There are 782 minutes of combined insights and inspiring journeys we had to edit down to arrive at this 32-minute special, which hones in on 5 key areas:Brands challenging the normThe importance of people – Your tribe and your cultureInvestors' viewpoints on brand thinkingBrand DNA - your brand in one wordAnd to finish it off, not-to-be-missed brand advice from these successful entrepreneurs and investors that we needed to bring back up front and center.Show your support for Hitting The Mark, and if you have been listening and have not rated the show yet, please do so wherever you listen to podcasts.Thank you, and enjoy!_______________________________________________Here is who you will be hearing from on this episode:BRANDS CHALLENGING THE NORM:3:15 - 5:35 = Liquid Death (Mike Cessario)5:35 - 7:13 = Wilkmazz (Sam Mazzeo)7:13 - 8:59 = Antis Roofing (Charles Antis)8:59 - 10:21 = &Pizza (Michael Lastoria)10:21 - 13:02 = Charity Water (Scott Harrison)THE IMPORTANCE OF PEOPLE – YOUR TRIBE AND YOUR CULTURE:13:37 - 14:11 = The Futur (Chris Do)14:11 - 14:30 = Double Dutch (Raissa & Joyce de Hass)14:30 - 14:36 = Journey Meditation (Stephen Sokoler)14:36 - 15:36 = Parlor Skis (Mark Wallace)15:36 - 15:49 = Journey Meditation (Stephen Sokoler)15:49 - 18:18 = &Pizza (Michael Lastoria)INVESTOR'S VIEWPOINT ON BRANDING:18:47 - 19:35 = Angel Investor (Frank Demmler)19:35 - 21:18 = Dormitus Brands (Mark Thomann)21:18 - 22:26 = New Crop Capital (Chris Kerr)BRAND DNA – YOUR BRAND IN A SINGLE WORD:23:23 - 23:29 = The Futur (Chris Do)23:29 - 23:31 = Rogue Brands (Raaja Nemani)23:31 - 23:32 = 4th & Heart (Raquel Tavares)23:32 - 23:34 = Bureo (Ben Kneppers)23:34 -23:35 = Journey Meditation (Stephen Sokoler)23:35 - 23:37 = Antis Roofing (Charles Antis)23:37 - 23:38 = Beboe (Clement Kwan)23:38 - 23:39 = Idagio (Till Janczukowicz)23:38 - 23:39 = Charity Water (Scott Harrison)23:39 - 23:40 = Liquid Death (Mike Cessario)23:40 - 23:43 = &Pizza (Michael Lastoria)23:43 - 24:04 = Bureo (Ben Kneppers)24:04 - 24:35 = Charity Water (Scott Harrison)24:35 - 25:01 = Idagio (Till Janczukowicz)25:01 - 25:28 = Beboe (Clement Kwan)25:28 - 25:53 = Rogue Brands (Raaja Nemani)NOT-TO-BE-MISSED BRAND ADVICE:26:26 - 26:46 = Rogue Brands (Raaja Nemani)26:46 - 27:02 = The Futur (Chris Do)27:02 - 27:20 = Barrel Bourbon Foods (Matt Jamie)27:20 - 28:10 = Cameo (Devon Townsend)28:10 - 28:22 = Tiny Beans (Eddie Geller)28:23 - 29:23 = Double Dutch (Raissa & Joyce de Hass)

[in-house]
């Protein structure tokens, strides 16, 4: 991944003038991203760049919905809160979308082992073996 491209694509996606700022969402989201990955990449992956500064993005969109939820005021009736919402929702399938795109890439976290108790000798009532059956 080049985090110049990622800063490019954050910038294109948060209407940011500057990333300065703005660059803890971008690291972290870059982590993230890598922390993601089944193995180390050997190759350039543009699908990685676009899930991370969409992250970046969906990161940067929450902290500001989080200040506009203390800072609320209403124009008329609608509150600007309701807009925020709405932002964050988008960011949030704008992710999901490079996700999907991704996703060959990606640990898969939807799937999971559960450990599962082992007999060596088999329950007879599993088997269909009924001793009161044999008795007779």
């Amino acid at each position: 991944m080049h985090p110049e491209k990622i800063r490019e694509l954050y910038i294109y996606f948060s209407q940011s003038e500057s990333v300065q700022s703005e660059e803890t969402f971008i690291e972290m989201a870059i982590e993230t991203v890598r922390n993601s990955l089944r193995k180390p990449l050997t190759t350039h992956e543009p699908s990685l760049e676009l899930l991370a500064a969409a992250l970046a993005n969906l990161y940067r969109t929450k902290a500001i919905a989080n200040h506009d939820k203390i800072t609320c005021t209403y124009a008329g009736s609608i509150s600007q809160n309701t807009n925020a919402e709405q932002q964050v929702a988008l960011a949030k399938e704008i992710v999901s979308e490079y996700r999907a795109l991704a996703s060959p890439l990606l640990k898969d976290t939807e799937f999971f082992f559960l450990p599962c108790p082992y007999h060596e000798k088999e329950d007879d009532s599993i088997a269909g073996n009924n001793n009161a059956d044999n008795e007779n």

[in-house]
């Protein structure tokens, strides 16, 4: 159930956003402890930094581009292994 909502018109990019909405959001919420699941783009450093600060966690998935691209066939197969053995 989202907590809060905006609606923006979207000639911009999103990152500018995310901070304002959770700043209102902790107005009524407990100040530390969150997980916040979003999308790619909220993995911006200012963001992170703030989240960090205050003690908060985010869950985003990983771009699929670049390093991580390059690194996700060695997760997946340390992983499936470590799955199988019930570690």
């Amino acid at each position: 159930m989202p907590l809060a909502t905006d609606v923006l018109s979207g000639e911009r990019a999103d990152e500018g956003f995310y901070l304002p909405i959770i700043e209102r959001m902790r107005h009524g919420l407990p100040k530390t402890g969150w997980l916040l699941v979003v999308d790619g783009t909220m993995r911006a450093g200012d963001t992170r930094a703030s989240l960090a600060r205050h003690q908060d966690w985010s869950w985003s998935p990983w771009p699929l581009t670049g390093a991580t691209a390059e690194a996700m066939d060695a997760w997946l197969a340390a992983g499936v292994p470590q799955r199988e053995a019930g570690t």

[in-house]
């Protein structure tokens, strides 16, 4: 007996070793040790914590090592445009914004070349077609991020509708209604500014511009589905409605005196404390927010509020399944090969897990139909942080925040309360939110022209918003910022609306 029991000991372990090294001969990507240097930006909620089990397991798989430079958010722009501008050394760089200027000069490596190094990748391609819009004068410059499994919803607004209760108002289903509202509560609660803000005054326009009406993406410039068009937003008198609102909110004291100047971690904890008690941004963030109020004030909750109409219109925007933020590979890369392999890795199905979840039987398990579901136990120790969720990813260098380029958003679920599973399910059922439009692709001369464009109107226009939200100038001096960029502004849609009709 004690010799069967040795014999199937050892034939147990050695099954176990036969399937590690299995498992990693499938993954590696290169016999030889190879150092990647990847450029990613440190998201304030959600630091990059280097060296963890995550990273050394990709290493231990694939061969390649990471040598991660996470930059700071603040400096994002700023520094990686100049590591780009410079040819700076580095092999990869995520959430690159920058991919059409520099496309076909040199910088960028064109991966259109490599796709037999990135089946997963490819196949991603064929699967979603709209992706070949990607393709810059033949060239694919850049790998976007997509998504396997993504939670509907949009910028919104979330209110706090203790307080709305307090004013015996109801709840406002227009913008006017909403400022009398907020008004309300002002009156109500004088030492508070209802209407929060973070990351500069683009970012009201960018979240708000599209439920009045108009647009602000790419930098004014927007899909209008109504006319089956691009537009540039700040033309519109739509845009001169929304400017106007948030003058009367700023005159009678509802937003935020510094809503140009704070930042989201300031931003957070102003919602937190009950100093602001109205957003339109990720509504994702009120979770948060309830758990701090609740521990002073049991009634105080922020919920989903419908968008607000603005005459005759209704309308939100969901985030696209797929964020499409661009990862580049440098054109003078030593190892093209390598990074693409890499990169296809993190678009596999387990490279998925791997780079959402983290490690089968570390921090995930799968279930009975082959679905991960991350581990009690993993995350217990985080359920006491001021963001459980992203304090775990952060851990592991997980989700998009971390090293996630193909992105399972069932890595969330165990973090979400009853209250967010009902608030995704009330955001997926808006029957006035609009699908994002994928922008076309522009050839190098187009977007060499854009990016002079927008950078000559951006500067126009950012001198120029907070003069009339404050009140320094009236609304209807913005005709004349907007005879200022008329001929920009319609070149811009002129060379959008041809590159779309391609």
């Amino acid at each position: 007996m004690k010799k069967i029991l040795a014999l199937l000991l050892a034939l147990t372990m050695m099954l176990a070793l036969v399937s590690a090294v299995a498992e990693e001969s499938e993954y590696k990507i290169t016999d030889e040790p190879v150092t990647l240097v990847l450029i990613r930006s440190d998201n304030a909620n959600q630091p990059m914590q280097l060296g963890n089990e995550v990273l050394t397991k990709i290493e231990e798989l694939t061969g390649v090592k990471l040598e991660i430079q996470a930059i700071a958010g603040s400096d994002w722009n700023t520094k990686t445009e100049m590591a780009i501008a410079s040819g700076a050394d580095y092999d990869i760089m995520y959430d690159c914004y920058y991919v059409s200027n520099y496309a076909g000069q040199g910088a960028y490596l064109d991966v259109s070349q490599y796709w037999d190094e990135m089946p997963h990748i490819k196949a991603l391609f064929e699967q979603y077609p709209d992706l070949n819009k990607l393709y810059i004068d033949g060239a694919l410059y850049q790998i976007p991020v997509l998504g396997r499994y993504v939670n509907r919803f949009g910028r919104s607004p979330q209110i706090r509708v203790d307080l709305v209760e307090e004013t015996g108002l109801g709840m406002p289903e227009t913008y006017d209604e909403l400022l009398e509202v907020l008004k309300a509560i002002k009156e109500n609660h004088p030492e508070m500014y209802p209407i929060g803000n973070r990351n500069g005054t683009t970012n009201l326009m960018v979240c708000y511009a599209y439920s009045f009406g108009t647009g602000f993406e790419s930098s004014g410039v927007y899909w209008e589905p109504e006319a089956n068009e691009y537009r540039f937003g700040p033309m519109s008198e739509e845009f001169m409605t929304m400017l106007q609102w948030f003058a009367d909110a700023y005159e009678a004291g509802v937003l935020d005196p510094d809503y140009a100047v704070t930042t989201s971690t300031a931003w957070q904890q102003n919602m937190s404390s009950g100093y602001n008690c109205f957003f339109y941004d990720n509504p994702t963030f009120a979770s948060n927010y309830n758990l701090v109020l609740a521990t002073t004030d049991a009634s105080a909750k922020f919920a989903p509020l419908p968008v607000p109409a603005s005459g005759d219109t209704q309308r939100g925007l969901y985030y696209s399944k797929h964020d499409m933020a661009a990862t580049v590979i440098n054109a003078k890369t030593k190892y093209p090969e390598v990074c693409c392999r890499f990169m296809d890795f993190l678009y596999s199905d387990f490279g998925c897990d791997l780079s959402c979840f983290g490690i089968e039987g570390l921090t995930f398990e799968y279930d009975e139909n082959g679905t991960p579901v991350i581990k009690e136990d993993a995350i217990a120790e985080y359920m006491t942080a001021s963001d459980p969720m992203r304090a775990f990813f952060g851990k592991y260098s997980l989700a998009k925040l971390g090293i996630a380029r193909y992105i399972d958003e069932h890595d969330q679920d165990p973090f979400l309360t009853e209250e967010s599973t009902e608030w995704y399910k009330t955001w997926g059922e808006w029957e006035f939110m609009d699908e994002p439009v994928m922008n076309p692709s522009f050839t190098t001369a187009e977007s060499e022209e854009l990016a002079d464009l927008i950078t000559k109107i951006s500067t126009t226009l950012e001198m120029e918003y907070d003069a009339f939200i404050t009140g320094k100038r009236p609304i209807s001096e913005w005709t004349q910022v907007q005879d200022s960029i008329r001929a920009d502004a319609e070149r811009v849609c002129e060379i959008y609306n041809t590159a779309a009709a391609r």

This marks the beginning of 3 back-to-back episodes featuring female founders. All 3 of these upcoming guests succeeded in an industry with many curve-balls that is hard to make it in: the food industry. And out of sheer co-incidence, 2 of these founders happen to be Brazilian women taking the US food market by storm.We kick it off with Raquel Tavares, the founder & CEO of Fourth & Heart, who migrated at age six to Northern California with her mother and brother in the early 80’s. She currently lives in Los Angeles and is a mother of two young boys.  Raquel is the principal creator of Tava Organics, the parent company of 4th & Heart, which also happens to currently be the 4th fastest growing Food & Bev company in the country.If this quote by Eckhart Tolle, which appears on the Fourth + Heart web site, speaks to you (as much as it inspired me), then make sure to not miss this episode: "Life isn't as serious as the mind makes it out to be."Links mentioned:Fourth & HeartFourth & Heart on InstagramHitting The Mark Patreon PageFINIEN Brand ConsultancyHappiness Won____Full Transcript:F Geyrhalter:                 Welcome to episode 23 of Hitting the Mark. This is also the beginning of three back-to-back episodes featuring female founders. The only exception will be a very special episode, that I will sneak in between, which will mark the one year anniversary of this very show. All three of these upcoming guests succeeded in an industry with many curve balls, that is hard to make it in, the food industry. And out of sheer coincidence, two of these founders happen to be Brazilian women taking the US food market by storm. We kick it off today with Raquel Tavares, the founder and CEO of Fourth and Heart, an artisanal food brands based in Los Angeles, set on a mission to modernize ancient pantry food staples starting with a line of grass fed flavored, pure spreadable butters, known as ghee. Raquel a devout Ashtanga Yogini, snowboarder, lover of all things food was born in Brazil and later migrated at age six to Northern California with her mother and brother in the early eighties.She currently lives in LA with her family and is a mother of two young boys. She is the principal creator of Tava Organics, the parent company of Fourth and Heart, which also happens to currently be the fourth fastest growing food and beverage company in the country. She prides herself on the ability to tackle family, work, self and play. She wants to milk each minute of each day. And that being said, I'll make the most of each minute while I have her on the show.Welcome to Hitting The Mark Raquel.R Tavares:                     Thank you for having me.F Geyrhalter:                 Absolutely. I rarely have locals on the show, so this is fun. My company actually started out of a garage in Venice Beach on Rose Avenue, which I believe is also your stomping grounds and we don't even know each other. So I read about you in Forbes, I believe, but ever since I reached out, you also made it onto the Inc. 5,000 list on number 70 with a three year growth rate of 4,279 percent. So first off, congratulations on your tremendous success.R Tavares:                     Thank you. Thank you so much.F Geyrhalter:                 You're one of those few startups that must have found it so much harder to launch since you're not only introducing your brand, but you also had to educate a fair amount of your potential customers about ghee, what it is, its benefits. So please share the power of ghee with our listeners. What is it, what makes it so good and what makes it so good for you?R Tavares:                     Well, when I was thinking of what I wanted to do, and eventually came to me and what I thought of ghee or what I thought ghee could do is basically do what coconut oil has done as an ingredient. Meaning all of a sudden coconut oil went from being something that we've put topically on her skin and then all of a sudden you see it as an ingredient in chocolate. Then people are popping popcorn with coconut oil and then came MCT oil. So, so on and so forth. And then of course it went into beauty as well. So I loved ghee because it's shelf stable and lactose free and dairy free. And I really just thought of it as a shelf stable butter, which is what it is.And some of the other benefits, the health benefits are that it's easier for your body to digest because it doesn't have the lactose in the dairy. It has a unique fatty acid in it called butyrate, which is something that's found in the lining of your gut and helps your body to assimilate nutrients. And over time what happens is people eat a lot of processed foods and that starts to kind of deteriorate in the lining of your gut. And therefore this replaces that. And really, I just call it the golden ingredient, the gift that keeps on giving really.F Geyrhalter:                 Yeah, we're actually using it at home. It's a very smart choice, but how much education about ghee did you have to include in your launch? Did you launch locally here in LA where obviously the thirst for wellbeing is pretty unquenchable or how did it all start off?R Tavares:                     Yeah. So I started drafting the business plan in 2012 and it really took a while to get through the iterations of the different flavors that I wanted to do. Eventually in 2014 is when I sold it for the first time at the Echo Park Craft Fair and it was in Christmas and that was the first time I had it in front of consumers. I was able to hear what they had to say about it. And it's always important to see it live because you know if it's authentic, then at that that weekend we sold about 3,000 dollars in ghee.F Geyrhalter:                 Oh my God.R Tavares:                     Which was so much money at the time and it really blew my mind. So that kind of gave me the beginning feeling. I had a proof of concept. So then after that I sold it into different stores in Los Angeles. So yes, I launched it locally, initially selling everything myself. And then it was in, later in 2015 where we got our first distribution, national distribution.F Geyrhalter:                 And when you sold it yourself, was it just basically in jars and just hand labeled or like laser printed or how did you sell it? I mean it must've been very, very low key at that point, right?R Tavares:                     No, actually, yeah, it wasn't. If you know me, I don't like to take anything for granted when it comes to aesthetic.F Geyrhalter:                 There you go.R Tavares:                     Pretty much holds true and if you come to my home, everything is merchandised effectively. Same thing with the product. I really wanted to bring forth something that would be marketable at a grocery store level because I did not intend on selling it at farmer's markets. I intended to go directly to buyers because I felt buyers of grocery stores would know if that, if it had legs to stand on. So it was branded and in the jar, the same jar that it is today and they were Italian jars that I sourced, beautiful packaging. It was a different variation of the packaging, but nonetheless, it was still beautiful under the brand name Tava which was the first brand name. But I had to change it to Fourth and Heart after getting a cease and desist.F Geyrhalter:                 I was curious about that. Is that how it happened? Okay, interesting. Very interesting. Well that's a curve ball you didn't necessarily expect.R Tavares:                     No, not at all. But the branding was so important because ghee, it does have the education curve. So when you have that beautiful packaging and branding, at the very least it piques the curiosity and it increases the odds of someone wanting to try something as what can seem like a very obscure ingredient. So that was just so important to have beautiful packaging.F Geyrhalter:                 And it's interesting because even when you were still, working on the Tava brand name, your packaging already won awards. I saw it on Dieline, which is a pretty big, packaging design website. So you were very, as you said, you were very, very design focused. But then with Fourth and Heart, you also did a complete redesign of the entire branding, right?R Tavares:                     Yeah, I did. Originally, when I first founded the company at my yoga studio, there was a young guy that I met there and we started talking about packaging. He was starting a beverage company. He then said that he really loved this agency in Boulder, Colorado called Moxie Sozo. And I called them and they were out of my price range at the time, but I made a note and I said, okay, we'll go back to that. So when I got the cease and desist, we had just done a small friends and family round and I was able to afford a rebrand. So at that point I thought, you know what, let's take advantage of this situation rather than fight a cease and desist and create something even better than we have now, that would be even more marketable to the masses. So that's how Fourth and Heart came to life.F Geyrhalter:                 I see. And let me read some of your brand's copy on your website. Fourth and Heart is an ode to the heart chakra. It's the intersection where most of us get stuck. We think through everything and we really feel our way through it. Our intellect gets in the way. I find the most lasting decisions are heart choices, not hard choices. Fourth and Heart hopes to inspire others through the passion we put into our product and to inspire heart decisions, not hard decisions. We move forward with bold intention and with your hearts in our hearts in mind, we want what we put into our product to move you, motivate you, inspire you.So the brand name is rooted, I suppose in Hindu yogic and chakra, Buddhist tantric traditions. You also ran a successful yoga studio as you mentioned, which you sold in 2008 was the Yogi tribe also your first audience? And was it kind of inspirational to a lot of, not only the language that you use in the name, but also some of the design aspects of your brand?R Tavares:                     Yeah, I think it just comes natural to me that I think that way because I've done yoga for such a long time. I've been practicing yoga for going on 25 years now and so it's kind of in my veins, in my bones, if you will. So it wasn't that the yoga community was my first audience really. It was just that the art and science of yoga is kind of part of my fabric and therefore it just spills over into the brand because the brand is very much a part of me. And I effectively, I wrote that copy for the website.F Geyrhalter:                 Oh great. That's awesome. I love to hear that.R Tavares:                     Yeah. I'm a writer. I love writing too as well. So I thrive on writing and I thrive on creating and it just so happens I'm lucky enough to be able to put all of my favorite things to do into Fourth and Heart.F Geyrhalter:                 And you have a marketing background, correct?R Tavares:                     I do. Yeah, I well, I was a marketing director of marketing at a telecom company way back, well, way back now in San Francisco. And I ran a partner marketing department there.F Geyrhalter:                 Which doesn't sound quite as inspiring as Fourth and Heart.R Tavares:                     It was a great, amazing job actually. I love marketing but, and gave me a good of flexibility. So it was great. But no, of course Fourth and Heart is for sure my passion and one of those things that I'm fortunate to be obsessed with because they say you have to be obsessed with what you do in order to really be able to do it well and every day.F Geyrhalter:                 Oh absolutely. And I have a lot of respect and admiration for people who actually quit their careers and you were at a good point in your career, but you quit it to launch a brand and then especially I have a lot of respect for those who actually go into retail. And then even more so who are not afraid to deal with the FDA and go into food and beverage, which is really, really difficult. But on top of it, you're a woman, you're a mom to two boys. You recently though closed a successful series C round, raising 7.6 million. How do you do it? Like your brand has health and self care at its heart, no pun intended, but do you sometimes feel overwhelmed by it all and suffer some minor anxiety attacks like so many founders do or do you have a trick? Do you have a trick on how you balance mind and body while running your brand and your life and I guess the life of two others? Right.R Tavares:                     I wish I had a trick that was a one size fits all.F Geyrhalter:                 Yes. That's what we need. That's what everyone needs.R Tavares:                     I wish there was an answer for that. I absolutely have bouts of anxiety and it is definitely one of the hardest things I've ever done. I'd say it's as hard as being a parent is because it's something you create so it's like an emotional piece of your person, but at the same time you have to be able to run it like a business. And you can't, you have to actually be able to remove yourself out of that attachment, so to speak. But I would say the way I handle stress and anxiety and balance, everything is with a lot of help. So like I have people helping at home, I have people helping me in the office. It's not a one woman show by any means.So I would say it's me leaning on people and listening to people, sometimes taking advice, sometimes not taking advice, and it's usually, it comes in a wave. So it'll be full throttle, running a thousand miles. And then you know, I always say it's like you're running through the forest and then boom you hit a tree and then you have to sit down and probably just take a beat and then get back to it. Because sometimes there's like a lull and it's calm and everything's going well, and those times I have to sit down and really appreciate those times. Because cause I know the other uphill is just around the corner and there's a lot of unforeseens in food. So it's important to have that downtime where you really meditate and do yoga and take care of yourself. I would say that's the foundation of being able to deal with the accompanying anxiety.F Geyrhalter:                 Absolutely. And it's beautiful that it's part of your entire brand messaging, right? So even when you work, you can kind of be reminded by those thoughts. One of those beautiful quotes you have on your website, which you didn't write it's by Eckhart Tolle, who I'm also a fan of myself. He said life isn't as serious as the mind makes it out to be. And I think that's kind of a nice summary of what we have just talked about. Your tagline is fuel happy. How did it come about? I mean obviously it sounds like most probably you came up with it, but how did it come about? What made it the guiding light for the brand, fuel happy?R Tavares:                     So full disclosure, I did not come up with it.F Geyrhalter:                 Yeah, perfect.R Tavares:                     My branding agents actually did come up with it, but it was definitely a team effort and a lot of brainstorming involved. But I liked it because it was really just about, I always believe that food should be first fuel for your body, and that basically what you put in is what you get out and effectively, pardon the cliche you are what you eat. It's true. So I felt like that embodied all of that messaging, which I find to be very true.F Geyrhalter:                 And it's great. It's punny, right? The idea of feel happy, fuel happy, and there's a lot in there in two words and as a brand strategist, I can appreciate how much you can get out of two words. It's really great.R Tavares:                     Yeah. Not easy to do. Right. We have to appreciate that work, that's for sure.F Geyrhalter:                 Absolutely. Yeah. Talking about one or two words, and I know you knew that this is coming because I usually warn my guests of this one, but what is one word or two words that can describe your brand? I call it the brand DNAs. So Everlane would be transparency. For SAPOs, it would be customer service, or Tony Hsieh would call it most probably happiness. What would it be? What would Fourth and Hearts one word or two word be that could actually describe the brand in its entirety?R Tavares:                     I guess at this current stage where the brand is now it would be wanderlust.F Geyrhalter:                 Huh.R Tavares:                     Or wonder or wonderer, because the brand, we really want the brand to evoke a sense of curiosity and following your bliss. But who's to say where the brand will go?F Geyrhalter:                 Right, right. But I like that. I think that's really interesting. And I think it's interesting because A, the way that the company is currently the brand is expanding into a lot of different, sub product, and I saw a lot more products on the website yesterday than I did a couple of months ago. And I also liked that idea of you actually having to be someone with an open mind to try those type of products and actually exchange some kitchen staples for something totally new. It's a great brand mantra and I agree it doesn't need to stick around forever. Right.What was the big breakthrough moment? Obviously we talked about when you tried out your product at basically at the market, which you didn't really try it out as in like here it isn't in a self made jar, but you already had it designed, it was ready, you just needed to get feedback. But what was that one big breakthrough moments where you just figured, you know what? This is turning into a real thing into real brand, into a major player. When was that moment where you just patted yourself on the back and said, you know what, I think I just made it now?R Tavares:                     Well, I don't know that I feel like I've just made it because I feel like if I embody the feeling of making it, then it will potentially trigger something. It's like if you repeat something over and over again or if you tell something to someone that something has happened that you start to think it did happen and then you won't make it happen. I don't know. It's like this weird theory. So there was a moment where I thought I feel like this has legs and it was probably after 2000 and or a full year of revenue in 2016 and we were in all Whole Foods. So I feel like after we completed a full year of revenue and I knew that the product kept moving, that's when I knew that it had legs.But I always like to feel that there's so much more to grow into then not disguise the possibility for the brand. So it's kind of like a... I think of it in two ways, but sometimes I have to actually remind myself to think of how much we've done and where we've gone and how incredible it is. Because sometimes you get lost in the weeds of the work day. So it's important to sit down and remind yourself of the accomplishments.F Geyrhalter:                 Absolutely. Sometimes you should listen to the intro that I say on the podcast for instance, and actually let it sink in rather than, oh, that's the staple. That's always like that. I mean, seven million dollar funding, you're in Whole Foods, all kinds of stories. It's remarkable and it's especially remarkable while you still have two boys and there's a lot going on. So I'm very, very impressed. Food and beverage founders that I talked to when they know, when they get through the Whole Foods challenge basically, and when they see that after a couple of months at Whole Foods that it's actually picking up and people are repeat customers. That's pretty much it. So it sounded like it's a lot. It's that that was very, very much how it was with you as well. What does branding mean to you? It means a lot, I know, but what does it mean to you?R Tavares:                     Well, it means identity. It means communication, education. There's so much that, inspiration effectively with our brand. That's what I want to do is the, to inspire, to educate, to build the brand identity and so people can also identify back with the brand, and form a connection with the brand as well. And I feel like we've accomplished that so far with existing group of consumers that we have and fans and family and all of that the next phase is going into not, away from the low hanging fruit, so to speak. But I feel like we still have a lot of work to do with our existing community as well. So, yeah, I would say the brand means those four pillars. Educate, inspire, communicate and build identity.F Geyrhalter:                 I love that. And how do you engage with your tribe, so to speak? I know you're doing recipe videos, which are like unscripted, fun, quirky and I know you're extremely active in on Instagram. What are some ways where you feel like there's a really good dialogue going on between you and the people who actually appreciate your product?R Tavares:                     I would say social media would be number one. I will go in myself typically on weekends and just start responding to people, correspond with people there and I'll just usually let them know that is me, if it's me speaking. So I would say there, sometimes I'll go to live speaking engagements at the consumer trade shows as well. I'm communicating often with the consumer. And I would say those would probably be probably be the three times. And then, if it's just an external dialogue wherein I'm just speaking, it's typically on podcasts.F Geyrhalter:                 Right. I see that. I hear that.R Tavares:                     Well, yeah, we do do videos as well. It's just that we paused last year a little bit on the marketing front because we had to focus a bit internally. However, next year we'll be kicking that up again. And my goal is to create eight potentially an IGTV show where I'm doing interviews myself, short interviews with some of our investors or fans or influencers, something that would just be quarterly, to keep it manageable. But we're going to be kicking that, taking that off next year, early next year.F Geyrhalter:                 That's fantastic. That's really cool. What is a piece of brand advice, if you have anything like on top of your mind for founders that might be following your footsteps that might go into a category like food and beverage or just brand advice for any founder as a takeaway? What have you learned in the last years of making your brand into a reality?R Tavares:                     So advice I would give to new new entrepreneurs, I would say that if you're a creative and you have a feeling that you know what you want, that I would be very authentic in your voice and go with your intuition and try to get the message across of what you want to see with a really great professional who can design what you have in your mind and put it on paper. I often actually just sketch it and then I give it to a designer to bring to life.And then if you can also, if you can afford it, I would recommend doing a small consumer study to understand what messaging is important to the consumer to see on the front of the packaging, the back of the packaging. If not, it's not that important. You can probably Google it and then if you're not, if you're a finance operational type, I would find your favorite brands out there and pulled them all together and figure out who did their design, and go to that agency and tell them what you like and what you don't like and get your vision through that way.So I feel like it really depends on what kind of founder you are and lean into that where you can and get support where you need it.F Geyrhalter:                 Great advice. When you talked about consumer studies, do you actually hire a company to do consumer studies or is it something where you basically just say, like you go out there and you just interview people?R Tavares:                     No, we do, we have, it's kind of like a hybrid situation. But yes, we have done consumer studies now that we have more at stake. So, and now we're really curious as to what the consumers are thinking.F Geyrhalter:                 For sure.R Tavares:                     For example, we have a chocolate spread called Chocti, right. And on the packaging, I wanted it to be a hybrid between adult-like and child-like. But at the same time, I didn't really think about how is the consumer going to use this? How are they going to see it? Is it going to be a family, is it going to be a single person? And what we found out after we after the fact, is that probably should have done something more fun and bright and white. And there was probably some hiccups that I could of solved for if I didn't just go with my own wish. Right. So that's kind of an example where I could've probably used some more pragmatic research in the design of the Chocti. But we were still pretty young when that came to life. So, it's just kind of growing pains, but if you can hit it on the front end, that's what I would say to do. Even if it's just like your own, 12 of your best friends in a room with 10 good questions. That could work.F Geyrhalter:                 Totally. Yeah. If you have to bootstrap it, bootstrap it, but if you can afford it, the more information you can get upfront, the more success you will have quickly. Absolutely. Where can me, myself and I find that the chocolate spread and more important, where can our listeners find your products?R Tavares:                     Well, you can find everything in Sprouts. And Whole Foods has all of our products as well. Kroger or Gelson's and Wegmans if you're in the East coast, Publix and then Amazon, of course. Amazon has everything.F Geyrhalter:                 Perfect. Very good. Excellent. Well, thank you Raquel, for making the time to swing by the show. I really appreciate your thoughts on branding and marketing and the entrepreneurial advice that you shared with my listeners.R Tavares:                     Well, thank you so much. I'm honored and flattered to be here and I love what you've done as well, so thank you so much for your time.F Geyrhalter:                 Oh, thank you. And thanks to everyone for listening. Head on over to patreon.com/hittingthemark to show your support. Just like Florian Felipe of Los Angeles who joined this community on the Brandster level, and Devroni Liasoi Lumandan from Malaysia for upgrading to the Co-Brander level. Join the group and learn about the many perks you receive for supporting the show at patreon.com/hittingthemark.This podcast is currently brought to you by Finien, a brand consultancy, creating strategic, verbal and visual brand clarity. You can learn more at Finien and also dive into an assortment of my brand insights while you're there. The Hitting the Mark theme music was written and produced by Happiness Won. I will see you next time when we, once again, we'll be Hitting that Mark.